Dungeons, Dragons and The Dark Lord
On November 1st, The Dark Lord, which I co-authored with John Peck under our joint penname of Jack Heckel (Wonder Twin powers, activate!), will be released as an ebook. It’s the start of a new series, unrelated to A Fairy-tale Ending and The Pitchfork of Destiny. It shares a sense of humor with The Charming Tales, but overall, it has a different tone, a touch darker and slightly more serious. The novel parodies epic fantasy, much in the same way our first series has fractured fairy tales.
In the book, Avery Stewart, grad student at Mysterium University, has assumed the identity of the Dark Lord on the sub-world of Trelari, a world similar to Middle-Earth, Azeroth, the Forgotten Realms, Krynn, the world of the Belgariad or any of a number of other fantasy novel settings. His purpose is to cause the Heroes of the Age to unite to defeat him, basically inoculating the world from evil, like a vaccine causing the body to protect itself from disease. Everything goes well, and with a few days to go, he leaves his experiment running. When an undergrad, Vivian, steals the key to Trelari’s reality, Avery has to go back to Trelari to set things right. The problems? His only ally is his roommate who made a boardgame out of his dissertation. Without the key to reality, he has to follow the rules of the sub-world, which means, among other things, going to a bar and recruiting a group of adventurers. The final problem? He’s allied with the same heroes who fought him as the Dark Lord.
And that’s not to mention dark riders, gelatinous slimes, golems, trolls, gnolls, and a plethora of traps… and more.
A lot of the inspiration for The Dark Lord goes back to my early days of playing Dungeons & Dragons. Fantasy novels have plenty of influence as well, but when I was about 10 years old, I fell completely in love with roleplaying games. My first game was a boxed version of Basic Dungeons & Dragons with a red dragon on the cover. Inside was a blue book, and inside that was magic!
After drawing massive dungeons on giant sheets of graph paper and throwing waves of 1st to 3rd level characters at them, I graduated to Advanced Dungeons & Dragons, 1st edition. I spent more time reading that Dungeon Master’s Guide than any other roleplaying book I have ever owned. As I roleplayed, I discovered various strange things in the game, little weird behaviors from players and odd bits caused by game mechanics. When game editions changed, I almost always tried to convert or grandfather older characters into the new rules. This led to even more weirdness. The Dark Lord was inspired by all of these little things and the amusement they caused, from encumbrance to wandering monsters. If orcs live in this set of caves with ten foot wide corridors, wouldn’t a wandering dragon eat them, get stuck in the corridors or dramatically widen the halls? Why do almost all of the magical weapons happen to be swords? Who built all those dungeons, and why would monsters choose to live there? And as far as treasure, who the heck did they steal all that gold from?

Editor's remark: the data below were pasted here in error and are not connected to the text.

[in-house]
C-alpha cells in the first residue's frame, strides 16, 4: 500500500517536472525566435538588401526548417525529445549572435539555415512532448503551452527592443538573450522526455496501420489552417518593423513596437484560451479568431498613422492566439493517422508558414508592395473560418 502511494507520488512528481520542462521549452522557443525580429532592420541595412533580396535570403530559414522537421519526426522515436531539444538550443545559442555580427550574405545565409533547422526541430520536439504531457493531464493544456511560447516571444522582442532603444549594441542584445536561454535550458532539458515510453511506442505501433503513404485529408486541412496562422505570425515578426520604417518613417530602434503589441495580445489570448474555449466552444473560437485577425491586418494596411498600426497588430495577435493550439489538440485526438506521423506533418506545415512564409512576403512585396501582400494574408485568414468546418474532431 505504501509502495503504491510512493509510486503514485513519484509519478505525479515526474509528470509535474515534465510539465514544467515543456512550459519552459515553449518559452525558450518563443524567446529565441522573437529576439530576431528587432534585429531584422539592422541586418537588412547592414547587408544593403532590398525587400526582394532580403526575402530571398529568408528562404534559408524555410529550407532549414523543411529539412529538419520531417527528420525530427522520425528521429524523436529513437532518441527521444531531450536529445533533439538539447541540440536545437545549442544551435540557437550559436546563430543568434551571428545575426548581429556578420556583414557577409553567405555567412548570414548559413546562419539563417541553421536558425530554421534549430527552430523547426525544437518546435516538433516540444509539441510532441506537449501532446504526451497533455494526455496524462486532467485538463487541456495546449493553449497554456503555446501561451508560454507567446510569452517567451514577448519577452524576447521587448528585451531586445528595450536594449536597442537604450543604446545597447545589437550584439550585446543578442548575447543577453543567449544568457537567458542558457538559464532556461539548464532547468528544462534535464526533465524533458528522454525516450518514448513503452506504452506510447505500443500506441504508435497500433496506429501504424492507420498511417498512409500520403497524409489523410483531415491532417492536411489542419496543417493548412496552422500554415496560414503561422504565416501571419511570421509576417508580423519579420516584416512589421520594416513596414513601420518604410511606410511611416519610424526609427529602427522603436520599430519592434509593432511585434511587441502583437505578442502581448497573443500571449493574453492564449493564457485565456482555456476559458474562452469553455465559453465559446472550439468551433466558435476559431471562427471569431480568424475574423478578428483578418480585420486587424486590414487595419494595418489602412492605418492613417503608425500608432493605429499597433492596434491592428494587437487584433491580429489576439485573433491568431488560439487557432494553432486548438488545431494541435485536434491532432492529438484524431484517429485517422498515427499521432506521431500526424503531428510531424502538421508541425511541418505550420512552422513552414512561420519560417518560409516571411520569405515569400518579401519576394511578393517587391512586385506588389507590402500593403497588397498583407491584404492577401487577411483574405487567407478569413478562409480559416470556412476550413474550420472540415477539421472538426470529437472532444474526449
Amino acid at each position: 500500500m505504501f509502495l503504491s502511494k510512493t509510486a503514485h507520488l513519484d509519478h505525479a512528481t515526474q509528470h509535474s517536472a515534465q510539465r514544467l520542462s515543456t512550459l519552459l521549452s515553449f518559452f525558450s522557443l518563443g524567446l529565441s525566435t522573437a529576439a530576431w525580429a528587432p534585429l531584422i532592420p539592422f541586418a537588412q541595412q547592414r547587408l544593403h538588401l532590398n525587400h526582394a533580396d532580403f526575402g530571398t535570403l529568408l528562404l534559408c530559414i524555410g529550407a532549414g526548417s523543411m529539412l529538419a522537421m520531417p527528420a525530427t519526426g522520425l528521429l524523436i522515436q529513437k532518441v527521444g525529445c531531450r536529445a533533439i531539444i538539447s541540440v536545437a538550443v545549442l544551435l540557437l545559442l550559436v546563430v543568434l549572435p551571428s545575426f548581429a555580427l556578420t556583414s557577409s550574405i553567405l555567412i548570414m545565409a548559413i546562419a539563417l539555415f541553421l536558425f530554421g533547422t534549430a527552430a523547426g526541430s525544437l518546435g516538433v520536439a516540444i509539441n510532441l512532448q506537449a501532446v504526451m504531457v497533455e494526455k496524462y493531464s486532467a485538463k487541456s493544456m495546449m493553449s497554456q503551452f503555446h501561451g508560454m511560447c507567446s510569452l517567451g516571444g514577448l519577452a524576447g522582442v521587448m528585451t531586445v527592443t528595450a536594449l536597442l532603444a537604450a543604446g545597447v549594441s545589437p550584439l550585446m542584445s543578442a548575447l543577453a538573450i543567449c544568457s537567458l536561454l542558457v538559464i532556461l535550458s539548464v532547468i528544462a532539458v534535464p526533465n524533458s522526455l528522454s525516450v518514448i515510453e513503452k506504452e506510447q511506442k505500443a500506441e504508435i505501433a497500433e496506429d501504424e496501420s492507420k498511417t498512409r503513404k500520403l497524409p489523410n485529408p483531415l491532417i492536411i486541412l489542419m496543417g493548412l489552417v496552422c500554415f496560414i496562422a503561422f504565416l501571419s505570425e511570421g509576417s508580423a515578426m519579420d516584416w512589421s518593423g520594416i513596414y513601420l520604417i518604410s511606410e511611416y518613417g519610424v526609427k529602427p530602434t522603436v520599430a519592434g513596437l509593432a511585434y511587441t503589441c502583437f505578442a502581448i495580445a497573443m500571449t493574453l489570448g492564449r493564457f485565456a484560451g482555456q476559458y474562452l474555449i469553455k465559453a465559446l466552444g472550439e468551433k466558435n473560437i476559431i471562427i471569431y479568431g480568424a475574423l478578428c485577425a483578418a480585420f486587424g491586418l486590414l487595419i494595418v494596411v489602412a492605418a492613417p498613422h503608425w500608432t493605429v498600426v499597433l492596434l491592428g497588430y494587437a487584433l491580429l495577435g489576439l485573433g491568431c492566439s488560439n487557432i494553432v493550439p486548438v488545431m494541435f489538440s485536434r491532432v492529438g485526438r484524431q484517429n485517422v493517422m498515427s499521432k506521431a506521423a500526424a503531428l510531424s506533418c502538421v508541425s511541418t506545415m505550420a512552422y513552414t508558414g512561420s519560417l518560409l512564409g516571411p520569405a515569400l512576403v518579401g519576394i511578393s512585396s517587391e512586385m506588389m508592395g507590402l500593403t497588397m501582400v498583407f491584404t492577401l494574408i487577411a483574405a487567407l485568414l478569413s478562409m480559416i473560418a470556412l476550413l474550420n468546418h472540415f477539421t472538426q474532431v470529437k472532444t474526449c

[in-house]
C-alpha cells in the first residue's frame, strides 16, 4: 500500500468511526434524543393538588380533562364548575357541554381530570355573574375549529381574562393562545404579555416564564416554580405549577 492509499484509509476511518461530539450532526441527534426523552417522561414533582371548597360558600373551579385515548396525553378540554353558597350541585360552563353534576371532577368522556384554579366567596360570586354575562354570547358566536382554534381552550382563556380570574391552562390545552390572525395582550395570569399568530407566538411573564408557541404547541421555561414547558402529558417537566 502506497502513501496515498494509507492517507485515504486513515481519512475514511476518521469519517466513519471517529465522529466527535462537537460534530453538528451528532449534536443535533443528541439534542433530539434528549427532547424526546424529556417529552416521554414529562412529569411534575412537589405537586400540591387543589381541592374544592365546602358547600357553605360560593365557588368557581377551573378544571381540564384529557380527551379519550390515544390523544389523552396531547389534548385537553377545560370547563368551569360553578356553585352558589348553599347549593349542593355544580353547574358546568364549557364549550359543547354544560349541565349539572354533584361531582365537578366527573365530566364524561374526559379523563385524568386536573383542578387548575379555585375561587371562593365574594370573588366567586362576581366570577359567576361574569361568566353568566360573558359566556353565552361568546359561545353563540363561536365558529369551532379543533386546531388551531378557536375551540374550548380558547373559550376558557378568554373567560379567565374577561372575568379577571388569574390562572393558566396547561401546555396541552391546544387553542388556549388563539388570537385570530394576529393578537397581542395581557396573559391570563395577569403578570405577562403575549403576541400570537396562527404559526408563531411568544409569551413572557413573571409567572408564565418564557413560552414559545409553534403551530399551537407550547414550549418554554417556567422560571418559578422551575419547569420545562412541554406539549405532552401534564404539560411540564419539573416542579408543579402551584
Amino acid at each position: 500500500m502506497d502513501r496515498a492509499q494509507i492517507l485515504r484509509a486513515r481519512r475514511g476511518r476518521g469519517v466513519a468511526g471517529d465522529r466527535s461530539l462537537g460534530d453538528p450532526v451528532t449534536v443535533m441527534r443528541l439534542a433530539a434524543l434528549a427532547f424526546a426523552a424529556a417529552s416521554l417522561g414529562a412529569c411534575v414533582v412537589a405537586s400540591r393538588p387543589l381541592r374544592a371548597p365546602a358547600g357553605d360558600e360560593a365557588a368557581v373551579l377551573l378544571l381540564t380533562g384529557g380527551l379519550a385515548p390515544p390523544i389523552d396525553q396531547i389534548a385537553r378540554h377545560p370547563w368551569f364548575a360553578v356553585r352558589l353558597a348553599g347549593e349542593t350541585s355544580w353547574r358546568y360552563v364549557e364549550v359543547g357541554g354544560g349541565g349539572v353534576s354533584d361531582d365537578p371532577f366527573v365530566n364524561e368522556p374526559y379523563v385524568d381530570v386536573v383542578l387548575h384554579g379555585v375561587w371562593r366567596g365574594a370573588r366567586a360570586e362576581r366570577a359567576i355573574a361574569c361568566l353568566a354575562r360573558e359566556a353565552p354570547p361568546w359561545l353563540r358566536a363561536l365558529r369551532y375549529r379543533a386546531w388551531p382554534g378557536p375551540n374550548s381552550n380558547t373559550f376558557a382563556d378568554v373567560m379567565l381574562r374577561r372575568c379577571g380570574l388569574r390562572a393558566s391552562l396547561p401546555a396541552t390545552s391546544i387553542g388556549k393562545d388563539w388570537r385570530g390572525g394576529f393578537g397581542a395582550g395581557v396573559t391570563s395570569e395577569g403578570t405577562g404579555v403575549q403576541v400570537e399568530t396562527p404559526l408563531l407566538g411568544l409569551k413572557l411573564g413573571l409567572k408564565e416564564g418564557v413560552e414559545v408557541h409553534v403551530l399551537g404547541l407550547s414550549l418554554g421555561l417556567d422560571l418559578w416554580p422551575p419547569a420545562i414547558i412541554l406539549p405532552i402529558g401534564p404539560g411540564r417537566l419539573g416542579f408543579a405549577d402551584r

I was fascinated with dungeon modules, books that contained settings and quests and served as examples of how to create a good adventure. In my first D&D box, there was a module titled Keep on the Borderlands. My group played with that module, cutting it up, changing it around and reusing it more times than I could count. It had a castle, a wilderness and a set of caves known as the Caves of Chaos which I think contained every form of humanoid monster imaginable. Okay, actually, it didn’t have every kind, but for a teenager, it was pretty full. There were orcs, goblins, bugbears, hobgoblins and I even recall a minotaur. If my memory is failing me, then forgive me, because it’s hard to recall what was actually there and what we modified to throw into it. I may have to do a blog on that all on its own. However, we took some elements of those old modules and put them into The Dark Lord as well. Without giving too much away, if you ever suffered through the Tomb of Horrors, you will enjoy the novel.
If you are reading this and thinking, wait, do I have to have lived through the 80’s to appreciate The Dark Lord? The answer is definitely no. However, this book is Jack Heckel’s love letter to epic fantasy and roleplaying games, including the online variety such as EverQuest and World of Warcraft. If you’ve never read Lord of the Rings or watched the movies and haven’t played any fantasy roleplaying games or wargames of any sort EVER, there are jokes that you will miss. I can’t imagine that any one reading this hasn’t been exposed to Harry Potter however.
There’s a little bit of metagaming inspiration as well with life at the Mysterium University. John Peck and I met at American University and were members of the AU Gaming Horde. There are a number of references to life in our dorms and a few bits from characters that other students played in my campaign and truthfully, from some of the students themselves. Eldrin’s penchant in the novel for setting up wargames and playing them by himself or taking them down was definitely one of my traits. I still do that. Hmmm…
If you have ANY questions about The Dark Lord, please comment below and I’ll be glad to answer.
All the best!
Posted on October 22, 2016, in The Dark Lord and tagged Avery Stewart, Comedic Fantasy, Dark Lord, Dungeons & Dragons, Epic Fantasy Parody, Fantasy Bestseller, Gary Gygax, Harper Voyager Impulse, Jack Heckel, Justice Cleaver, Mysterium University, New Epic Fantasy, Once Upon a Time, Parody Epic Fantasy, Terry Pratchett, The Dark Lord, Trelari, Valdara. Bookmark the permalink. Leave a comment.
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